Single-Family Rentals Can Be a Good Deal for Investors

November 17, 2020

When real estate professionals think about a rental property, they often picture large or maybe 10-unit apartment buildings. But they should be envisioning single-family homes, said Bill Lublin, CEO of Century 21 Advantage Gold and president of Lublin Corp Property Management in Southampton, Pa. Single-family rentals have increased by 31% in the past 10 years and make up 42% of the housing stock, Lublin noted during his session about buying, selling, and managing single-family rentals at the virtual 2020 REALTORS® Conference & Expo on Monday.

“We’ve been in an HGTV world, where people buy, fix, and flip properties in an hour—without any real surprises—and making a bunch of money,” Lublin said. “When investors buy a home to flip, they have the cost of buying, repairing, and selling it. When they buy a single-family rental, they only have to worry about acquisition costs. They’ll amortize those over time and get some deductions. They don’t have to worry about selling costs right away or short-term capital gains.”

Single-family rentals are a good way for entry-level investors to begin, Lublin added. They’re generally less expensive than duplexes, and families that rent them typically stay longer, reducing turnover costs. Investors usually don’t have to do as much renovation to make a rental attractive as they would for a “fix-and-flip.” In addition, rentals offer four financial benefits: income, depreciation, equity, and appreciation. Income wins over profits, Lublin said. “With profit, you get it, spend it, and move on. Profit is fleeting, but income is forever,” he added.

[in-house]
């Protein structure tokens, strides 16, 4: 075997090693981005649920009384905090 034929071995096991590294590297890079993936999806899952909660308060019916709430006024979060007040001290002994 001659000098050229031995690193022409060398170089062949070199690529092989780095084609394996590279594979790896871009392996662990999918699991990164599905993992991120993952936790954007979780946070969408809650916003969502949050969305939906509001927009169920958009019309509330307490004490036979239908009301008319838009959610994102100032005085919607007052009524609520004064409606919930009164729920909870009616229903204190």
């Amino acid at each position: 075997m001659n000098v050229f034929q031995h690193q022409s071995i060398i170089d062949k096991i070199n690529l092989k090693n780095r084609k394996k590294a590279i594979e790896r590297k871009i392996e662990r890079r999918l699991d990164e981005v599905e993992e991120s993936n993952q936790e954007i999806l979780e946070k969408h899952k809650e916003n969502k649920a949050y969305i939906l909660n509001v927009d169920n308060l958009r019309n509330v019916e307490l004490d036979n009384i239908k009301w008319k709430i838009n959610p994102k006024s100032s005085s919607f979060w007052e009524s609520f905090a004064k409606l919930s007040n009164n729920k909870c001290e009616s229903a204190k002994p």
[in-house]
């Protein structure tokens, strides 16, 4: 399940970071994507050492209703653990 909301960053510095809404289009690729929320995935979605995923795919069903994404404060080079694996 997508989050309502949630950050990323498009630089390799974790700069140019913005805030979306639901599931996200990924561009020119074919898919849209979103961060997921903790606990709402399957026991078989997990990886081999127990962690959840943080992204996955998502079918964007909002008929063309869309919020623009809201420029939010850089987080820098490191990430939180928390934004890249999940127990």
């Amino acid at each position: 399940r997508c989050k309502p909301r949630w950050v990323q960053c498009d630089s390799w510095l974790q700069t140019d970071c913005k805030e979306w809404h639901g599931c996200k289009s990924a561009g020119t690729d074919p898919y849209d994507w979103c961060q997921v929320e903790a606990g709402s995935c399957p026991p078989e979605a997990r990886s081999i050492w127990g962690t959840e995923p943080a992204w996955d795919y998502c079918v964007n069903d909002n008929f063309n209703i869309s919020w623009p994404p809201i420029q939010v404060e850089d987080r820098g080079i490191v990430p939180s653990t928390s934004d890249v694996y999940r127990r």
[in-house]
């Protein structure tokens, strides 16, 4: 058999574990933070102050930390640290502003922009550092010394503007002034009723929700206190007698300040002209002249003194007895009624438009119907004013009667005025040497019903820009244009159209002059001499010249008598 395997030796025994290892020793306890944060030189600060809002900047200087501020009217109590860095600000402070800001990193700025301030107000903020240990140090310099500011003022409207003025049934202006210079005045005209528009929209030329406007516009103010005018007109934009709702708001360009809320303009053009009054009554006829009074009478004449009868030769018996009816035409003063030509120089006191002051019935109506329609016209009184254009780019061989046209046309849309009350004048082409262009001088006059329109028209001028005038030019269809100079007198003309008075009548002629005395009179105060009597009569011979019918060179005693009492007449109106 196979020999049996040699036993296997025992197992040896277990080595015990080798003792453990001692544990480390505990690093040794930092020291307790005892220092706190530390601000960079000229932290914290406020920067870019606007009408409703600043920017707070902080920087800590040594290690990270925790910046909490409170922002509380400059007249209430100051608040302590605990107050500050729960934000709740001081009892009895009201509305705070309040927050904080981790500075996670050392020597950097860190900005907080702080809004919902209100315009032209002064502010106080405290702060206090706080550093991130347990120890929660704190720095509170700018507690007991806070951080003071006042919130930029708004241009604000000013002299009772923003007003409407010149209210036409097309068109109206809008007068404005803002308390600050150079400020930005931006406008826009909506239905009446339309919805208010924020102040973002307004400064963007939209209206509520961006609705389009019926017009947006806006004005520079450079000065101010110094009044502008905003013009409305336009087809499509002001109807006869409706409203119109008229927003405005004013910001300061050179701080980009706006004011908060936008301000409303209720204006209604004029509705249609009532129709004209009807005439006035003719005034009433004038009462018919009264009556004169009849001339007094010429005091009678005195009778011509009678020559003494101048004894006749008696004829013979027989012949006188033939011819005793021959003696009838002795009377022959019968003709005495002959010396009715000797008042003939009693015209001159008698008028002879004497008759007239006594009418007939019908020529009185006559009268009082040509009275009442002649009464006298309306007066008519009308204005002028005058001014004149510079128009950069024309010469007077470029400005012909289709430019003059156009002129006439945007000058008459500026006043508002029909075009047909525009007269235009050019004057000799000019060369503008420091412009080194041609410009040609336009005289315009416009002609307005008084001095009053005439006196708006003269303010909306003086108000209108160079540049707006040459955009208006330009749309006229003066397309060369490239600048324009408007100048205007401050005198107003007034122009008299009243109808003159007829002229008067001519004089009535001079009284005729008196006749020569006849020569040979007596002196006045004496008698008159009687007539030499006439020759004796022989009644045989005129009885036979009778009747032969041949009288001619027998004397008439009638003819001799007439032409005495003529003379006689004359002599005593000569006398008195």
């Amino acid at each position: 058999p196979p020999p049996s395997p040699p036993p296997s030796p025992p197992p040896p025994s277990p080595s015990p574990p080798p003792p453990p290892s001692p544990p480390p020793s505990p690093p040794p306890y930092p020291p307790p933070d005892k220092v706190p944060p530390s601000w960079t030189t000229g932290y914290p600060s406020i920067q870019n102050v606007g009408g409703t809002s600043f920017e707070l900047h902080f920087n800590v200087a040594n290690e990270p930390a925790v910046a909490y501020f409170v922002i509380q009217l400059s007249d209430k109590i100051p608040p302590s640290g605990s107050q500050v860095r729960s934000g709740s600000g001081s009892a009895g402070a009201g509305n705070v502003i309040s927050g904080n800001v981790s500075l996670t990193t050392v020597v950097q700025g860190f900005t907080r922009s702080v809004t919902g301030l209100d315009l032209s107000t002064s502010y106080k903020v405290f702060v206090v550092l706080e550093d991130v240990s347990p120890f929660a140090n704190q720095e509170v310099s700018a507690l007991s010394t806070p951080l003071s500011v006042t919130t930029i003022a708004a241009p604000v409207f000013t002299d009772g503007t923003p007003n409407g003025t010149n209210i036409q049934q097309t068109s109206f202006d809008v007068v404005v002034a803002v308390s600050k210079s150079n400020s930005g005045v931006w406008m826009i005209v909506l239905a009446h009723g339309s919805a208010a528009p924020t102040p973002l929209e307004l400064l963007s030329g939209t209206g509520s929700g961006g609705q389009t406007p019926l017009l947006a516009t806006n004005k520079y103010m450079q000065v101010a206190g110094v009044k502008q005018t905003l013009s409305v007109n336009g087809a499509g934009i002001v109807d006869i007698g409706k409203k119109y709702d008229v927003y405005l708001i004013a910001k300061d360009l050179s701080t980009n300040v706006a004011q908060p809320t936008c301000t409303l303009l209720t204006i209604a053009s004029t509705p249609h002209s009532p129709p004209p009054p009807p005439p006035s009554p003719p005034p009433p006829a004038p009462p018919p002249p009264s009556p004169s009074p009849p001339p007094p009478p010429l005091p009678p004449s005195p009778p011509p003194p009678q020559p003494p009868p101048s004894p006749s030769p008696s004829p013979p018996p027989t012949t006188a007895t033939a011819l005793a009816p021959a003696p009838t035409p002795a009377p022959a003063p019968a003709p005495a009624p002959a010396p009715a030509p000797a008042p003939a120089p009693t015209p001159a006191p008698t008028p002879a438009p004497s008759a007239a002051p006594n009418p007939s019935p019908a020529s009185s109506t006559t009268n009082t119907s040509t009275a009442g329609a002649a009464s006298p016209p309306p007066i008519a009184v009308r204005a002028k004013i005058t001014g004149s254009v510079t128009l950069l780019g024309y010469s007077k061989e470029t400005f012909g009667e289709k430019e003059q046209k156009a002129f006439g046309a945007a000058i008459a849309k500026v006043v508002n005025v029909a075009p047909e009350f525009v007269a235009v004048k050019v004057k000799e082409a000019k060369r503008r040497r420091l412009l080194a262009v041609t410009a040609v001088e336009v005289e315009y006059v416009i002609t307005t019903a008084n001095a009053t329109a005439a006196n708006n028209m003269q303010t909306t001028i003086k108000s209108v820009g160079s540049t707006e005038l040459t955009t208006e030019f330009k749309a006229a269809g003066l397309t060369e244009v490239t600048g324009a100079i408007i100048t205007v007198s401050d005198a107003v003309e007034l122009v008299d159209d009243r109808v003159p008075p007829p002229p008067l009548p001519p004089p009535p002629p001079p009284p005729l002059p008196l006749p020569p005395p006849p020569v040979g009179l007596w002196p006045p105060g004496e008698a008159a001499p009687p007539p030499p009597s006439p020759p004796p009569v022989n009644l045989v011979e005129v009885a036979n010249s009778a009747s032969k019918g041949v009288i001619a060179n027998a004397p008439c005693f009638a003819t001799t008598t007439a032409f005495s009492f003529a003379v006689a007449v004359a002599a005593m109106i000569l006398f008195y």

Lublin cited a case in Philadelphia: a rowhouse he sold to an investor for $85,000 about four years ago. While the house was dated, it was in decent shape. “The new investor did minimal renovation and rented the property immediately. Now, because we’ve seen some significant appreciation recently, that home is worth probably $150,000—an increase that isn’t taxable because they’ve not sold it and realized the gain. And they’ve received income during that time.”

Despite the benefits of investing in single-family rentals, selling to investors is a skill, according to Lublin. Initially, “you need to figure out what investors’ goals are. Later, you have to review with them whether they’re meeting goals. And in doing that, you’re looking at the ROI.

“A really simple rule—whether you’re selling or buying—is the 1% rule,” Lublin continued. “If the rent is 1% of the sale price, it’s a good return.” Lublin said this method doesn’t account for taxes but is a “quick and dirty way to determine whether a property is a good investment for your client or yourself.”

The Property Management Move

In the 2008 downturn, some real estate professionals extended their businesses into managing rental properties. “Management fees aren’t a lot of money,” Lublin said. “But they are a steady flow of income, which is really useful in a slower market if you have a large enough portfolio.”

Before making such a move, Lublin advised asking some tough questions to determine “whether the juice is worth the squeeze:”

  • Are you willing to do what’s necessary to make sure rents are collected?
  • Will you be able to manage the expenses, which means making sure repair costs are as low as possible, income is collected, taxes paid, and licenses maintained?
  • Can you obtain and retain tenants?
  • Do you know what your municipality requires to keep the property in compliance with taxes, licenses, and inspections?

Then there’s the technology. Some real estate companies say the only software an agent uses every day is the MLS, Lublin said. “You’ll need to be in property management programs every day to keep track of income and expenses, report to your clients, and make sure you’re making enough money to keep the doors open.” 

You don’t have to swing for the fence every time you make an investment, Lublin said. If you try to get a base hit—something that’s a good deal—you can generate income over the long haul.